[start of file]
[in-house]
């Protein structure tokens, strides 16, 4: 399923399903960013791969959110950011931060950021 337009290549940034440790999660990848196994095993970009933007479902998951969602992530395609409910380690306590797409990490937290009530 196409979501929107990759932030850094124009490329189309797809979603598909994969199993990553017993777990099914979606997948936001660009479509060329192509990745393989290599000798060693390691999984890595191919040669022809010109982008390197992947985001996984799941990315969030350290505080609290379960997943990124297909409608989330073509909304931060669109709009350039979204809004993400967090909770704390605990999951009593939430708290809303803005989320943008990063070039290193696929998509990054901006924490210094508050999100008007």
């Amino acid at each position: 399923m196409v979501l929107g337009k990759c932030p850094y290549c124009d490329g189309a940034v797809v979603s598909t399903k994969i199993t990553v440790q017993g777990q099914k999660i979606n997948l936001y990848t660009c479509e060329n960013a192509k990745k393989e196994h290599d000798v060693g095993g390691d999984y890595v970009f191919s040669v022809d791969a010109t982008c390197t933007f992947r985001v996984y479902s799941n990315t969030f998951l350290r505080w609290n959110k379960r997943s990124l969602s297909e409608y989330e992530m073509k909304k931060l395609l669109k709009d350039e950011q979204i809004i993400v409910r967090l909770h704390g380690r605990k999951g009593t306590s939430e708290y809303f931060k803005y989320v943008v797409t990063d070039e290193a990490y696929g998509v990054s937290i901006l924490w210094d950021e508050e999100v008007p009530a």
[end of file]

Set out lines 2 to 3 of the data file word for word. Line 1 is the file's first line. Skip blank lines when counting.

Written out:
């Protein structure tokens, strides 16, 4: 399923399903960013791969959110950011931060950021 337009290549940034440790999660990848196994095993970009933007479902998951969602992530395609409910380690306590797409990490937290009530 196409979501929107990759932030850094124009490329189309797809979603598909994969199993990553017993777990099914979606997948936001660009479509060329192509990745393989290599000798060693390691999984890595191919040669022809010109982008390197992947985001996984799941990315969030350290505080609290379960997943990124297909409608989330073509909304931060669109709009350039979204809004993400967090909770704390605990999951009593939430708290809303803005989320943008990063070039290193696929998509990054901006924490210094508050999100008007």
């Amino acid at each position: 399923m196409v979501l929107g337009k990759c932030p850094y290549c124009d490329g189309a940034v797809v979603s598909t399903k994969i199993t990553v440790q017993g777990q099914k999660i979606n997948l936001y990848t660009c479509e060329n960013a192509k990745k393989e196994h290599d000798v060693g095993g390691d999984y890595v970009f191919s040669v022809d791969a010109t982008c390197t933007f992947r985001v996984y479902s799941n990315t969030f998951l350290r505080w609290n959110k379960r997943s990124l969602s297909e409608y989330e992530m073509k909304k931060l395609l669109k709009d350039e950011q979204i809004i993400v409910r967090l909770h704390g380690r605990k999951g009593t306590s939430e708290y809303f931060k803005y989320v943008v797409t990063d070039e290193a990490y696929g998509v990054s937290i901006l924490w210094d950021e508050e999100v008007p009530a």